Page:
7.2.7 - Testing for Equality of Mean Vectors when \(Σ_1 ≠ Σ_2\)

The following considers a test for equality of the population mean vectors when the variance-covariance matrices are not equal.

Here we will consider the modified Hotelling's T-square test statistic given in the expression below:

\(T^2 = \mathbf{(\bar{x}_1-\bar{x}_2)}'\left\{\dfrac{1}{n_1}\mathbf{S}_1+\dfrac{1}{n_2}\mathbf{S}_2\right\}^{-1}\mathbf{(\bar{x}_1-\bar{x}_2)}\)

Again, this is a function of the differences between the sample means for the two populations. Instead of being a function of the pooled variance-covariance matrix, we can see that the modified test statistic is written as a function of the sample variance-covariance matrix, \(\mathbf{S}_{1}\), for the first population and the sample variance-covariance matrix, \(\mathbf{S}_{2}\), for the second population. It is also a function of the sample sizes \(n_{1}\) and \(n_{2}\).

For large samples, that is if both samples are large, \(T^{2}\) is approximately chi-square distributed with p d.f. We will reject \(H_{0}\): \(\boldsymbol{\mu}_{1}\) = \(\boldsymbol{\mu}_{2}\) at level \(α\) if \(T^{2}\) exceeds the critical value from the chi-square table with p d.f. evaluated at level \(α\).

\(T^2 > \chi^2_{p, \alpha}\)

For small samples, we can calculate an F transformation as before using the formula below.

\(F = \dfrac{n_1+n_2-p-1}{p(n_1+n_2-2)}T^2\textbf{ } \overset{\cdot}{\sim}\textbf{ } F_{p,\nu}\)

This formula is a function of sample sizes \(n_{1}\) and \(n_{2}\), and the number of variables p. Under the null hypothesis, this will be F-distributed with p and approximately ν degrees of freedom, where 1 divided by ν is given by the formula below:

\( \dfrac{1}{\nu} = \sum_{i=1}^{2}\frac{1}{n_i-1} \left\{ \dfrac{\mathbf{(\bar{x}_1-\bar{x}_2)}'\mathbf{S}_T^{-1}(\dfrac{1}{n_i}\mathbf{S}_i)\mathbf{S}_T^{-1}\mathbf{(\bar{x}_1-\bar{x}_2)}}{T^2} \right\} ^2 \)

This involves summing over the two samples of banknotes, a function of the number of observations of each sample, the difference in the sample mean vectors, the sample variance-covariance matrix for each of the individual samples, as well as a new matrix \(\mathbf{S}_{T}\) which is given by the expression below:

\(\mathbf{S_T} = \dfrac{1}{n_1}\mathbf{S_1} + \dfrac{1}{n_2}\mathbf{S}_2\)

We will reject \(H_{0}\) \colon \(\mu_{1}\) = \(\mu_{2}\) at level \(α\) if the F-value exceeds the critical value from the F-table with p and ν degrees of freedom evaluated at level \(α\).

\(F > F_{p,\nu, \alpha}\)

A reference for this particular test is given in Seber, G.A.F. 1984. Multivariate Observations. Wiley, New York.

This modified version of Hotelling's T-square test can be carried out on the Swiss Bank Notes data using the SAS program below:

Download the SAS program here: swiss16.sas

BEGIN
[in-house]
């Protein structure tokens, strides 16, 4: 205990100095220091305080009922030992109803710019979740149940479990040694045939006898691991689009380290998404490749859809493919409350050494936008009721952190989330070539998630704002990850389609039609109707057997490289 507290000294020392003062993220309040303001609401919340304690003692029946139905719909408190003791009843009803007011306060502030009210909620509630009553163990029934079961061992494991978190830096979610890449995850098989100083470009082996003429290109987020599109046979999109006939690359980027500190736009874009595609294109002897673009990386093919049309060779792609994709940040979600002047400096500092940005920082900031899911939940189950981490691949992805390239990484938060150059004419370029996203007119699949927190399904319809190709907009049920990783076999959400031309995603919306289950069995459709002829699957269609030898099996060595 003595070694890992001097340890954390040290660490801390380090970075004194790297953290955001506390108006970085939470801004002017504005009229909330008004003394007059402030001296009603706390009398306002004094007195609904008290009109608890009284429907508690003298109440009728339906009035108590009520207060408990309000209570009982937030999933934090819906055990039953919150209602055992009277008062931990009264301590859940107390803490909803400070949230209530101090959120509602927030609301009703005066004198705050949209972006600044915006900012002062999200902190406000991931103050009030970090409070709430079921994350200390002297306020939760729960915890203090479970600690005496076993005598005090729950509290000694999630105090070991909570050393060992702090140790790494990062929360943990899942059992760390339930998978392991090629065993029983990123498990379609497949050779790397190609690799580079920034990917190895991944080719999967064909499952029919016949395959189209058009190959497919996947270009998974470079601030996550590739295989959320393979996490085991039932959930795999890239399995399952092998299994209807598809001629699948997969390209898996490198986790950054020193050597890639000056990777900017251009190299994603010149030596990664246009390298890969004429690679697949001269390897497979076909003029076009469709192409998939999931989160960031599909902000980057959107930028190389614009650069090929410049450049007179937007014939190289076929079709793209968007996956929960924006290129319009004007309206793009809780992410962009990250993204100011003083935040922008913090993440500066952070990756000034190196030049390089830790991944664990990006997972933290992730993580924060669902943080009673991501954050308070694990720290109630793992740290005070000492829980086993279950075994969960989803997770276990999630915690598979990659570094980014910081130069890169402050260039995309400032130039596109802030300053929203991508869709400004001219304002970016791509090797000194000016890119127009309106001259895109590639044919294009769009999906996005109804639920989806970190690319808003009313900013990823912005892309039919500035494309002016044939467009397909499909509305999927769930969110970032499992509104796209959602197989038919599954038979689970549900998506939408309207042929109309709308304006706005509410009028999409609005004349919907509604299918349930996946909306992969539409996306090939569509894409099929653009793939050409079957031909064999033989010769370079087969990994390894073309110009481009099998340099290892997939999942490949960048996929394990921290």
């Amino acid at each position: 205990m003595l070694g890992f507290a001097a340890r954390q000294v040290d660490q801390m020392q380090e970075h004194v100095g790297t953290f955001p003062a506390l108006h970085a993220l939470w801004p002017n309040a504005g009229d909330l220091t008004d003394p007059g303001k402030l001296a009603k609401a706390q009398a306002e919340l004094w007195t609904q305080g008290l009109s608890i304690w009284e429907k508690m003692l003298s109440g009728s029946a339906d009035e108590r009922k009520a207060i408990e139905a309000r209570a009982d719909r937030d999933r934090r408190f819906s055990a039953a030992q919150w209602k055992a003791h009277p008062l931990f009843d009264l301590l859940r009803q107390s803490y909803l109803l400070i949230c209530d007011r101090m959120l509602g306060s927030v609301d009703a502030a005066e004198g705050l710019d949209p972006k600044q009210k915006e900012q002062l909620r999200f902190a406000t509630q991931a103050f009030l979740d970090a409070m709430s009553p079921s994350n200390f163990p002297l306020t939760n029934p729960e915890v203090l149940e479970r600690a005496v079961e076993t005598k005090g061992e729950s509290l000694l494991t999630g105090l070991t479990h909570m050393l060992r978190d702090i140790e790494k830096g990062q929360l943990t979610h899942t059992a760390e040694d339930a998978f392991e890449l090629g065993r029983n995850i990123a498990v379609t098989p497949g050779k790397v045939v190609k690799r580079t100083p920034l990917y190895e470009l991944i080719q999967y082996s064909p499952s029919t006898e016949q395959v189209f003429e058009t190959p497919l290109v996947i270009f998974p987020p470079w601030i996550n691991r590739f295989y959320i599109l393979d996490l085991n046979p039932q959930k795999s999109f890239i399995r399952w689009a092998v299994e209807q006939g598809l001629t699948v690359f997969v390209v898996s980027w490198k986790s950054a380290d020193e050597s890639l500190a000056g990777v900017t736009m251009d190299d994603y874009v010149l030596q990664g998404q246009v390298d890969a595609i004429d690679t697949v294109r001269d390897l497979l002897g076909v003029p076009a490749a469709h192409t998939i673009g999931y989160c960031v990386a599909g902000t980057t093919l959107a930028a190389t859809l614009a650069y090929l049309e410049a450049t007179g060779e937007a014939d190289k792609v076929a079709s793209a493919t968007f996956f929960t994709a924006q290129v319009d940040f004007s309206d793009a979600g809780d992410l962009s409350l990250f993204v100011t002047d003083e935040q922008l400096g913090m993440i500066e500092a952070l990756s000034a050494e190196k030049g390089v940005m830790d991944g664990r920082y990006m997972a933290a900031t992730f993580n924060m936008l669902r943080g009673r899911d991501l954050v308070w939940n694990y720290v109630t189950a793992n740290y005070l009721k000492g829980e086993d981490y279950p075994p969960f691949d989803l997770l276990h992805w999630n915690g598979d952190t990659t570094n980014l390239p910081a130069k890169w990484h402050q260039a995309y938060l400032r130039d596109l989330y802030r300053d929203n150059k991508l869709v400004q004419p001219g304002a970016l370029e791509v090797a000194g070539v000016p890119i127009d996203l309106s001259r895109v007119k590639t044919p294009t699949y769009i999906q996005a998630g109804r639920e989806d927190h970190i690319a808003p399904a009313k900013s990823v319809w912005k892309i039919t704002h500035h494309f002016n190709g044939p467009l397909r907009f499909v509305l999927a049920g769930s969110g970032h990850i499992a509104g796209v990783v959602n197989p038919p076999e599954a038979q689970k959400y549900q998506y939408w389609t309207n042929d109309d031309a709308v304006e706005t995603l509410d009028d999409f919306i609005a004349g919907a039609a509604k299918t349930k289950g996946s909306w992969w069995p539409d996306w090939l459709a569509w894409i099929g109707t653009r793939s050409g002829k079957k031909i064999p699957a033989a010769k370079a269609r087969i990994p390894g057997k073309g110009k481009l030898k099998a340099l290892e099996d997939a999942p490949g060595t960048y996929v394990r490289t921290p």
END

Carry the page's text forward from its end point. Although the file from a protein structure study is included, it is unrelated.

View the video explanation of the SAS code.

Note: In the upper right-hand corner of the code block you will have the option of copying ( ) the code to your clipboard or downloading ( ) the file to your computer.

options ls=78;
title "2-Sample Hotellings T2 - Swiss Bank Notes (unequal variances)";

data swiss;
  infile "D:\Statistics\STAT 505\data\swiss3.csv" firstobs=2 delimeter=',';
  input type $ length left right bottom top diag;

 /* The iml code below defines and executes the 'hotel2m' module 
  * for calculating the two-sample Hotelling T2 test statistic,
  * where here the sample covariances are not pooled.
  * The commands between 'start' and 'finish' define the 
  * calculations of the module for two input vectors 'x1' and 'x2',
  * which have the same variables but correspond to two separate groups.
  * Note that s1 and s2 are not pooled in these calculations, and the
  * resulting degrees of freedom are considerably more involved.
  * The 'use' statement makes the 'swiss' data set available, from 
  * which all the variables are taken. The variables are then read 
  * separately into the vectors 'x1' and 'x2' for each group, and
  * finally the 'hotel2' module is called.

proc iml;
  start hotel2m;
    print n1 ybar1;
    print s1;
    print n2 ybar2;
    print s2;
    print t2 df1 p;
    print f df1 df2 p;
  use swiss;
    read all var{length left right bottom top diag} where (type="real") into x1;
    read all var{length left right bottom top diag} where (type="fake") into x2;
  run hotel2m;

The output file can be downloaded here: swiss16.lst

At this time Minitab does not support this procedure.


As before, we are given the sample sizes for each population, the sample mean vector for each population, followed by the sample variance-covariance matrix for each population.

In the large sample approximation, we find that T-square is 2412.45 with 6 degrees of freedom, (because we have 6 variables), and a p-value that is close to 0.

Note! This value for Hotelling's T-square is identical to the value that we obtained for our un-modified test. This will always be the case if the sample sizes are equal to one another.
  • When \(n_{1}\) = \(n_{2}\), the modified values for \(T^{2}\) and F are identical to the original unmodified values obtained under the assumption of homogeneous variance-covariance matrices.
  • Using the large-sample approximation, our conclusions are the same as before. We find that the mean dimensions of counterfeit notes do not match the mean dimensions of genuine Swiss banknotes. \(\left( T ^ { 2 } = 2412.45 ; \mathrm { d.f. } = 6 ; p < 0.0001 \right)\).
  • Under the small-sample approximation, we also find that the mean dimensions of counterfeit notes do not match the mean dimensions of genuine Swiss banknotes. \(( F = 391.92 ; \mathrm { d } . \mathrm { f } . = 6,193 ; p < 0.0001 )\).